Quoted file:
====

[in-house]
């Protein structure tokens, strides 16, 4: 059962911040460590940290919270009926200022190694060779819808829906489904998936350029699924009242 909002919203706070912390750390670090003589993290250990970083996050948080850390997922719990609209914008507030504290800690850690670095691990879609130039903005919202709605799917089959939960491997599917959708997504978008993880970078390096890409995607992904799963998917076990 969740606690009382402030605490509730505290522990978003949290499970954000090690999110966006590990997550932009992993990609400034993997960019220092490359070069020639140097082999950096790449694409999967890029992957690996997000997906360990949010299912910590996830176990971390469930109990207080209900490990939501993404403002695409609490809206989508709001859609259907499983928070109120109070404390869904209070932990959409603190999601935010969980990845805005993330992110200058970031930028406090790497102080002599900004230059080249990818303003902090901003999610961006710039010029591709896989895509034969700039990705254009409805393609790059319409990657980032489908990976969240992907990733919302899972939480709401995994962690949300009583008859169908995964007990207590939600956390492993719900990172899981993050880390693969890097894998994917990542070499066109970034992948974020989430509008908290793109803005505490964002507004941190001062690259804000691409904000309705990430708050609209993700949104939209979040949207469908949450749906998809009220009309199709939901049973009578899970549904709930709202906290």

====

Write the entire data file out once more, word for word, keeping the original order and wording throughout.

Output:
[in-house]
């Protein structure tokens, strides 16, 4: 059962911040460590940290919270009926200022190694060779819808829906489904998936350029699924009242 909002919203706070912390750390670090003589993290250990970083996050948080850390997922719990609209914008507030504290800690850690670095691990879609130039903005919202709605799917089959939960491997599917959708997504978008993880970078390096890409995607992904799963998917076990 969740606690009382402030605490509730505290522990978003949290499970954000090690999110966006590990997550932009992993990609400034993997960019220092490359070069020639140097082999950096790449694409999967890029992957690996997000997906360990949010299912910590996830176990971390469930109990207080209900490990939501993404403002695409609490809206989508709001859609259907499983928070109120109070404390869904209070932990959409603190999601935010969980990845805005993330992110200058970031930028406090790497102080002599900004230059080249990818303003902090901003999610961006710039010029591709896989895509034969700039990705254009409805393609790059319409990657980032489908990976969240992907990733919302899972939480709401995994962690949300009583008859169908995964007990207590939600956390492993719900990172899981993050880390693969890097894998994917990542070499066109970034992948974020989430509008908290793109803005505490964002507004941190001062690259804000691409904000309705990430708050609209993700949104939209979040949207469908949450749906998809009220009309199709939901049973009578899970549904709930709202906290």